In director Robert Eggers’ Viking epic “The Northman,” Prince Amleth spends much of the film’s two hours shirtless. As the film takes place at the beginning of the 10th century, the choice is consistent with the story. But it also seems destined to display actor Alexander Skarsgård’s six-pack. In nearly every fight scene, the future king looks prepped for the CrossFit Games or for having his traps captured in marble. (Mr. Skarsgård’s trainer told “Variety” that the actor gained 20 pounds of muscle for the role.)
If he could travel back in time to a department store today – and be convinced to put on a shirt – the shameless Amleth might like his options: menswear has entered the era of leaving nothing behind. ‘imagination.
On the edge of scarcity are options from American designer Thom Browne and surf-soaked brand Saturdays NYC, whose shirts are just thin canvas on the torso. They manage to pull off a “nipple free” expression while maintaining a fully buttoned placket.
A more tame touch is the $1,370 airy knit shirt sold by Italian fashion empire Prada. Others offer a range of delicate laces, from the $1,690 iteration by Valentino to a $168 sold-out version by young Los Angeles brand No Maintenance.
The look has a story. In warmer climates, the mesh shirt is a breezy staple. In the 2002 movie “Paid in Full,” Rico (played by rapper Cam’ron) layers a lightweight lace shirt over a tank top, a look commonly seen during the summer in sweltering cities like New York. At its extremes, the pectoral shirt can also hint at S&M attire, like Frank N. Furter’s suggestive outfit in 1975’s “Rocky Horror Picture Show.”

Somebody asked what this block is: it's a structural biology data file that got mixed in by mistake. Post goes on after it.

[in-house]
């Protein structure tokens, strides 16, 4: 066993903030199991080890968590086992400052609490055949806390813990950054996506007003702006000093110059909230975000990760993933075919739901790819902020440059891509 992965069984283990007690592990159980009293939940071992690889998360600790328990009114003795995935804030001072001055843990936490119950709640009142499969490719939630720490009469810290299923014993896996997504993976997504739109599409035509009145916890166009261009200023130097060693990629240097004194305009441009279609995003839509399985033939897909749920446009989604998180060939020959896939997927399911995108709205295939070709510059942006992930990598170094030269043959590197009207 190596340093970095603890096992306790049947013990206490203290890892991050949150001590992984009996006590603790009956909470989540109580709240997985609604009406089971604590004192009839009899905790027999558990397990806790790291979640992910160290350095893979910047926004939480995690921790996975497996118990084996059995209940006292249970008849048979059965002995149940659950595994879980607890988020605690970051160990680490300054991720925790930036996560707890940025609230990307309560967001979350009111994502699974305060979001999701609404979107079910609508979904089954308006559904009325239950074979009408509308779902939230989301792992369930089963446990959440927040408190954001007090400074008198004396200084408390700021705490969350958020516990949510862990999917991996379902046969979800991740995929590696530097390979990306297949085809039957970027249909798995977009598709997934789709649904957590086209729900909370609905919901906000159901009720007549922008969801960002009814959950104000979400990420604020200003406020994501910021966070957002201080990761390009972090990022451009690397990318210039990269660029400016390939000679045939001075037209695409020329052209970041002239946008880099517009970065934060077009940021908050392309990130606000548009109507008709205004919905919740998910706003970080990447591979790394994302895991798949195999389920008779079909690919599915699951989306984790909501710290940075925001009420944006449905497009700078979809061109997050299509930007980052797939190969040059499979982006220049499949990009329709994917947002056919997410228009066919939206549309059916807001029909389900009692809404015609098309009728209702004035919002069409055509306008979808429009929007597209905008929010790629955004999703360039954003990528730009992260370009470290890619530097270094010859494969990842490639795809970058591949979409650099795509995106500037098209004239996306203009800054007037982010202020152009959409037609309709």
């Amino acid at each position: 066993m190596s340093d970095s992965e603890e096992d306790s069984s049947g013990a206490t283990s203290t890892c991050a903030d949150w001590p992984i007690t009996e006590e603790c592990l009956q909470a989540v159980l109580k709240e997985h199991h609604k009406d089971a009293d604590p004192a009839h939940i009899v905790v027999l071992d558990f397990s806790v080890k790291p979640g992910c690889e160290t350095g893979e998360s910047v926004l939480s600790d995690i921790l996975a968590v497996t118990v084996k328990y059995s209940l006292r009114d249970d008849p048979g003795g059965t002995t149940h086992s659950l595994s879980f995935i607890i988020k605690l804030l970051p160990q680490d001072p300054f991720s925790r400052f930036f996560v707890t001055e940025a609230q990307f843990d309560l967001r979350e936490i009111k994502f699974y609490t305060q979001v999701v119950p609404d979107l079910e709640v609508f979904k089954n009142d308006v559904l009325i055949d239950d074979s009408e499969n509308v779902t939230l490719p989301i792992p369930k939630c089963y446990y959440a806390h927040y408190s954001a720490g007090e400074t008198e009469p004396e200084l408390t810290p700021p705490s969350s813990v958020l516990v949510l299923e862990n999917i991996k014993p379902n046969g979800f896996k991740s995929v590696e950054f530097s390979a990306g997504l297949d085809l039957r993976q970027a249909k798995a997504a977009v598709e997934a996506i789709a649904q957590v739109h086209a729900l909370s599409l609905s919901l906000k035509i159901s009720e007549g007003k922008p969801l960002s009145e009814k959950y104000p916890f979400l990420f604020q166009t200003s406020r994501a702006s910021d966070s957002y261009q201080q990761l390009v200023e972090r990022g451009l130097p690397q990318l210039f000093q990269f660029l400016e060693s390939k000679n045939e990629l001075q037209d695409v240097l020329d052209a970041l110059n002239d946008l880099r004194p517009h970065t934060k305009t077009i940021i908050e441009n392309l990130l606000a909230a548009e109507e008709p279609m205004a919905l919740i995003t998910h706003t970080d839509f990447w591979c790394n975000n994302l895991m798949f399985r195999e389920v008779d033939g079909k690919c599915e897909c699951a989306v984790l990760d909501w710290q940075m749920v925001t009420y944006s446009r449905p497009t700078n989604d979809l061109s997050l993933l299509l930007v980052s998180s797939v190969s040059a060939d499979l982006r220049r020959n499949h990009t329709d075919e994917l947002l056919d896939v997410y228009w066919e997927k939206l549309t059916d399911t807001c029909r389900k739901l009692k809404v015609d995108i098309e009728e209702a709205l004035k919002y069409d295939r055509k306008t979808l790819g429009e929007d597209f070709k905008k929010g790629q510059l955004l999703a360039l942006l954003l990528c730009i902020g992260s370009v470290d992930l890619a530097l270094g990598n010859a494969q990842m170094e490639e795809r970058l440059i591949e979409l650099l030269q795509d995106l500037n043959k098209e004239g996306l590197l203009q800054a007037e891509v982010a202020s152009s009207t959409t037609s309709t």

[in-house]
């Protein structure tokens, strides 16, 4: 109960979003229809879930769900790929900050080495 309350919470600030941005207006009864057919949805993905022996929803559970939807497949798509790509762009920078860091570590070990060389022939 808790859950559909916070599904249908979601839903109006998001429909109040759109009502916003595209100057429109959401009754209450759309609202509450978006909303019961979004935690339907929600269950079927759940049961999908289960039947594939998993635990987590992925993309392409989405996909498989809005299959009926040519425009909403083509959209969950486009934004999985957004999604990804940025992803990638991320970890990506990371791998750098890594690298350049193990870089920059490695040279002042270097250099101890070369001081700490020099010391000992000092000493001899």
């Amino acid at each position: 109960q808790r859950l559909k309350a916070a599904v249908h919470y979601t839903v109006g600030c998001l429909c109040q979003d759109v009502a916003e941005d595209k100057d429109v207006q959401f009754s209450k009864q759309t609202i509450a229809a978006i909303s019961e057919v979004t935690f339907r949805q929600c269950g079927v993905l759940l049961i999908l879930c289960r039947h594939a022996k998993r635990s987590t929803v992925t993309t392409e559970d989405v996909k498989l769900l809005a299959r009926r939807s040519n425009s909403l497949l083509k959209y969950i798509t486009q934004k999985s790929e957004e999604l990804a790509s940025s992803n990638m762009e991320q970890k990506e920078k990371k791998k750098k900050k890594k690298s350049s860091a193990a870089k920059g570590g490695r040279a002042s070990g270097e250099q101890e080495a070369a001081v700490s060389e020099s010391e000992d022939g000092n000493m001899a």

But this current crop of skin-revealing shirts shows how men (especially young men) are embracing clothes that have traditionally been siloed in the women’s department.
“There are more men who are able or comfortable doing something that was originally more feminine in the past,” said Zachary Banducci, 25, a Dallas software developer. Mr Banducci often wears a lace shirt with pleated trousers and suede boots, an outfit that nods to the 1970s, perhaps the last time revealing clothes dominated the pages of men’s magazines as GQ.
Julien Tanrattan, 32, a dentist in Paris, also said he felt very 70s when he wore a lace shirt by Aimé Leon Dore of New York under a light blazer. He praised the delicacy of the buttonhole and noted with approval that it was reminiscent of the frilly doilies at his grandmother’s house.
Alessandro Michele, Gucci’s creative director since 2015, continues to earn credit for bringing pussy-bow blouses, delicate Mary Janes and, yes, sheer shirts back into the men’s wardrobe. Hollywood’s most powerful Gucci fanboy (and paid brand ambassador) Jared Leto wore the brand’s see-through shirt at a media event in Los Angeles last month.
But more than a haute couture reverb, the transparent shirt testifies to a personal will, even a desire, to show off one’s physique. (I should pause here to note that all of the men I spoke with were fit.)
“I think the older I get, the more confident I am to wear whatever I want,” said Rudy Arevalo, 39, an interior designer in Phoenix. Two years ago, he bought a lace shirt from fast fashion retailer Asos, but was initially only comfortable layering it over a t-shirt. In recent months, after losing 35 pounds, he’s worn the singlet alone, to better show the fruits of his exercise regimen.
This lace shirt from Kevin Montes of Japanese brand Niche lets his tattoos and chest hair show through, even when paired with a low-key tank top. The 27-year-old Houston tech recruiter associates the look with the late salsa musician Héctor Lavoe and said the style is “definitely more brash” than your standard summer shirt.
And as the warmer months arrive, translucent shirts have practical benefits. Mr. Montes and Mr. Banducci from Texas said they were drawn to lace shirts in part to combat the relentless Texas heat. After all, a see-through shirt is as close as it gets to wearing no shirt at all.
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